95% of the orders at Hallmark Business Connections are processed online, CEO Tressa Angell says.
Online retailer eHobbies.com has successfully made the transition from Amazon Services back to running on a Yahoo Stores platform and doing its own fulfillment. The company also now is under the direction of CEO Ken Kikkawa.
Online retailer eHobbies.com has successfully made the transition from Amazon Services back to running on a Yahoo Stores e-commerce platform and doing its own fulfillment.
The company is under the direction of CEO Ken Kikkawa now that former partner Seth Greenberg has left and gone to work for Intuit Inc.
In 2005 in time for the holiday shopping season, eHobbies.com, No. 352 in the Internet Retailer Top 500 Guide, signed an agreement with Amazon Services to fulfill orders and operate its e-commerce program.
But after outsourcing its e-commerce program for about a year to Amazon, eHobbies.com returned to operating its own platform on Yahoo Stores. “We’ve been back on Yahoo Stores for about a year now and once more doing our own fulfillment,” says Kikkawa. “It’s been a good transition.”
EHobbies.com says it was happy with Amazon, but went back to a Yahoo Stores platform for a greater degree of control and flexibility. “We were quick to get up and running and have more flexibility,” Kikkawa says. “We can introduce new initiatives such as our new PayPal program quicker and Yahoo Stores is pretty robust. I don’t think we are missing any major features and functions.”
Having more flexibility is important in the online hobbies space where eHobbies.com is seeing more competition from mainstream retailers. “This space is a lot more competitive since we launched in 1999,” Kikkawa says. “There are a lot more toy retailers now.”
When the web site launched, big sellers were radio-controlled planes and helicopters. Radio-operated models still sell, but eHobbies.com is now diversifying into other hobby categories such as arts and crafts and more toys and games. The online retailer’s customers are diverse. “The main buyers of the model trains are baby boomers who may have purchased their first train set as a kid and got hooked,” Kikkawa says. “Our customers for radio-controlled items are much younger. They tend to be late teenagers or men in their early 20s with some extra cash to spend from their first full-time job.”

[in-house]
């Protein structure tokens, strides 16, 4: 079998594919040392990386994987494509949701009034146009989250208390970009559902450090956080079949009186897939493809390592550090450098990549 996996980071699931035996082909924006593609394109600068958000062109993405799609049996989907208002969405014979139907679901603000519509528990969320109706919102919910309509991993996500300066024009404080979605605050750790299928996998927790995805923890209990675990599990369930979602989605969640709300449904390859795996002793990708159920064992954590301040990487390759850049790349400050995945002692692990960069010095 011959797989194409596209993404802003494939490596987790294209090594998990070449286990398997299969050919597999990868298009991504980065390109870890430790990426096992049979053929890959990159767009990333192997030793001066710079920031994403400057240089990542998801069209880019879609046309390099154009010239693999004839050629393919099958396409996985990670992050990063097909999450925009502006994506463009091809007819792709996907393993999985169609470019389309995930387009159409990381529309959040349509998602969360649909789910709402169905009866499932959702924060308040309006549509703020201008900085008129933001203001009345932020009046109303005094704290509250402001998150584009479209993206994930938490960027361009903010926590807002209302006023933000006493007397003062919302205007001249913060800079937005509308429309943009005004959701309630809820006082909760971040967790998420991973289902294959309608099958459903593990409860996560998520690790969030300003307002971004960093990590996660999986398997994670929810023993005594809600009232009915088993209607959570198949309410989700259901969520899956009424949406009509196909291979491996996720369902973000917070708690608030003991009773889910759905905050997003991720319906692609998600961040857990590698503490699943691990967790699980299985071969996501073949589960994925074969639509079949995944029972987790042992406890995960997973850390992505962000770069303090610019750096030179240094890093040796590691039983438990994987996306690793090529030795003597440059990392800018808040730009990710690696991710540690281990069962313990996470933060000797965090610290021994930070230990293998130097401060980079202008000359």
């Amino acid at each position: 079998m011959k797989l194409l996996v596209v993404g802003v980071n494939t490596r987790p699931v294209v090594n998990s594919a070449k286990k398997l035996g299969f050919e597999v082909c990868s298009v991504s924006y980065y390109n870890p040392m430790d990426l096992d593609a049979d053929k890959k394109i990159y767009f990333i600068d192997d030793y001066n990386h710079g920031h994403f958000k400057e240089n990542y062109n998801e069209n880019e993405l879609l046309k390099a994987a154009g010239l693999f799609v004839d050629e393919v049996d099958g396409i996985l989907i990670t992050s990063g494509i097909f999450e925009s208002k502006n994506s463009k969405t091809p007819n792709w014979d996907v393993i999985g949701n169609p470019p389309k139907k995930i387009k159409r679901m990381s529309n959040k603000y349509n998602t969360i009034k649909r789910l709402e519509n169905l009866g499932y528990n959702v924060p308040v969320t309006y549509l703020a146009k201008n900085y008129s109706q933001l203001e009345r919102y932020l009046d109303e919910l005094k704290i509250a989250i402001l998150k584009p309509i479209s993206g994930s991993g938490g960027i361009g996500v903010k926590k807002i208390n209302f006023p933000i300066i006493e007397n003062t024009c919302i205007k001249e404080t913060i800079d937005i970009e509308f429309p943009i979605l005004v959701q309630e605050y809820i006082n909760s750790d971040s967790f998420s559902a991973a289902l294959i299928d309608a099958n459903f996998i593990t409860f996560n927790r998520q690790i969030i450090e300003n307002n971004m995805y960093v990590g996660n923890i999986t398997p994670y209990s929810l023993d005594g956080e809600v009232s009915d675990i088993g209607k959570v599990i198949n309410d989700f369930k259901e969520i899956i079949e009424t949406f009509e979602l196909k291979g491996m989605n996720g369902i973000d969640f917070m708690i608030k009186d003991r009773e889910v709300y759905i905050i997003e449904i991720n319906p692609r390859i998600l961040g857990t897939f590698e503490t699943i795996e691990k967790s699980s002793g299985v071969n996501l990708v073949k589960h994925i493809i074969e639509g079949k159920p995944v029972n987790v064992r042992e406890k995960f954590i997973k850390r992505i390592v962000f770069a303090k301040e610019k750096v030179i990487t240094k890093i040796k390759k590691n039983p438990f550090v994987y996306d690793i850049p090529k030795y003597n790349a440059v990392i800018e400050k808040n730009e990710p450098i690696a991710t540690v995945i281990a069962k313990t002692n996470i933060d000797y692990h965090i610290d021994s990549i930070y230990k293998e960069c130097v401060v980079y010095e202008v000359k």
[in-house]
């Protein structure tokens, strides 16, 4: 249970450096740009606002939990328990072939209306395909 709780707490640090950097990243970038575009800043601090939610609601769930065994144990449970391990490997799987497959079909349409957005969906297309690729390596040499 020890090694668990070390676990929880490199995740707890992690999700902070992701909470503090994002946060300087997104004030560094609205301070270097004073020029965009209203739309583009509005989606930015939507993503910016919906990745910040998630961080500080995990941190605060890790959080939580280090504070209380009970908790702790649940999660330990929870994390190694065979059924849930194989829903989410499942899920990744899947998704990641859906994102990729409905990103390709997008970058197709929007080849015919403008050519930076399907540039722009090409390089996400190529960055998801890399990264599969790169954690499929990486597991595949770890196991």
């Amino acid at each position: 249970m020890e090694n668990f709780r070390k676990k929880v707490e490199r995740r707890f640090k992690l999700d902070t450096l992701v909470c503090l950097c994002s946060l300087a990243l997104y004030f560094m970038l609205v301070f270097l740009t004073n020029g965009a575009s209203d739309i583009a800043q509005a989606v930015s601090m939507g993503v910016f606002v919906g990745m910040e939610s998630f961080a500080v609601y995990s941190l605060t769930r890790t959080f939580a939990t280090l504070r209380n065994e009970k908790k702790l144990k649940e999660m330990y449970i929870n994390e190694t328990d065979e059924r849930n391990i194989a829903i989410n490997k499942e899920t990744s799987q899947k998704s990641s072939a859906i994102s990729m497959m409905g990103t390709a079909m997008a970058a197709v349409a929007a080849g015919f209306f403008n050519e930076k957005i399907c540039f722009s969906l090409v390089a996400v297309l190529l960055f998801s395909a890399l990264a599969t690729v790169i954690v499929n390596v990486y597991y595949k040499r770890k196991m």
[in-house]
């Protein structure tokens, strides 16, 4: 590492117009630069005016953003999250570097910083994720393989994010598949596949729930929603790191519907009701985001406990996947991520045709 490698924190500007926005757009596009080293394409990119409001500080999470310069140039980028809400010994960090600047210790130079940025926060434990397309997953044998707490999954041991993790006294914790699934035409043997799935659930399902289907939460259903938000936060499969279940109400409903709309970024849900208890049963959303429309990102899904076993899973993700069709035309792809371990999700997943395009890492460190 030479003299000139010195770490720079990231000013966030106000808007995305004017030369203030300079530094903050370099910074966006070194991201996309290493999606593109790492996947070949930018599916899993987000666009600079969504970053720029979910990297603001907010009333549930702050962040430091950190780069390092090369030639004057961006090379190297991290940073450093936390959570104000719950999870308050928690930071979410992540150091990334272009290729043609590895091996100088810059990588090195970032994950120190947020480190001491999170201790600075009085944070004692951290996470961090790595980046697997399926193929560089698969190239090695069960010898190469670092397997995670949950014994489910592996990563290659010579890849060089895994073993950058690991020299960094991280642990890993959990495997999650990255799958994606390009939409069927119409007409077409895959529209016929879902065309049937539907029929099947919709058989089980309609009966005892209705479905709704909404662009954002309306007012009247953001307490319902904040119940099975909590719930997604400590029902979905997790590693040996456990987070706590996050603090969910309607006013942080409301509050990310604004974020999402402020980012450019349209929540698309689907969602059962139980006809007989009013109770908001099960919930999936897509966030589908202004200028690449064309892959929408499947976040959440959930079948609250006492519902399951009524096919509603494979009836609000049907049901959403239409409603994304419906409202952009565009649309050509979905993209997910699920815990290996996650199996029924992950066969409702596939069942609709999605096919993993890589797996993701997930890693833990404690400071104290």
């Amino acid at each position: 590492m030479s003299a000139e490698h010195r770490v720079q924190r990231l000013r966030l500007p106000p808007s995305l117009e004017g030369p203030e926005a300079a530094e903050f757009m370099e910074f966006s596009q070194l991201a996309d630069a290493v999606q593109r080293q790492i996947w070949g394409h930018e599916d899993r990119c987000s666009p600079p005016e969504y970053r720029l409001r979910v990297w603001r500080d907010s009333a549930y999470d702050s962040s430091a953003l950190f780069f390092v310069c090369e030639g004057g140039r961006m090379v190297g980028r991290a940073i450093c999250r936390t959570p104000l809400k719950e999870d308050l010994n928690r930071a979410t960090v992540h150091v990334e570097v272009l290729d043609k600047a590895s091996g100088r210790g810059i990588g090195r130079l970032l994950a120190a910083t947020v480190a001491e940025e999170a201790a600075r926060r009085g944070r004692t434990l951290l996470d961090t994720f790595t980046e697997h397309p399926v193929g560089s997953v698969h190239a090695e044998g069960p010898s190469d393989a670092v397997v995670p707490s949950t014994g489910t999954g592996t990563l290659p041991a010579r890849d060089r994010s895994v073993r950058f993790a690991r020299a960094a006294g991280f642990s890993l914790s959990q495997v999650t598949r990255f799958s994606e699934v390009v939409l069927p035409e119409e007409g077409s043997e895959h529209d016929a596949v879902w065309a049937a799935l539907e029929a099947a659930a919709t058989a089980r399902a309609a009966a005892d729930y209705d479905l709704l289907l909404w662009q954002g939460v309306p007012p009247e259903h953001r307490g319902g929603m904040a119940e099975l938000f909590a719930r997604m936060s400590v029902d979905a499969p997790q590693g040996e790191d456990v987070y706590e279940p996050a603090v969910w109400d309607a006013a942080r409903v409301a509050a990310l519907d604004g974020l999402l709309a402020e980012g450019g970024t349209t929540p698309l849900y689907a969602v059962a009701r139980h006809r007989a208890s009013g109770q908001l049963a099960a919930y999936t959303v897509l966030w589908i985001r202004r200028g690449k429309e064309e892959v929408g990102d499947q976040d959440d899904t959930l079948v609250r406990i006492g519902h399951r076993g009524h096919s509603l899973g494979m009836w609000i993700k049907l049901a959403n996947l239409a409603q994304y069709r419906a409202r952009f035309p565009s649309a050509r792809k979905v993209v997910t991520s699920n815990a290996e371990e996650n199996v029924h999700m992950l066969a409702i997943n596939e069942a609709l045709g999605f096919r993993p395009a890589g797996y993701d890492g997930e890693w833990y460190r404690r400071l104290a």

To keep up with its more diverse clientele, eHobbies.com is planning several major upgrades in 2008, including the addition of more rich media tools and customer reviews. Another priority is working on search engine optimization. “When we took over the company, I was concentrating on merchandising and Seth concentrated on marketing and we then met and made joint decisions,” Kikkawa says. “Now I am learning about different new areas and it’s been a challenge and lots of fun.”
Though eHobbies.com isn’t breaking out sales, the retailer is having a good year. “We will be up by about 15% or 20% for the year,” he says.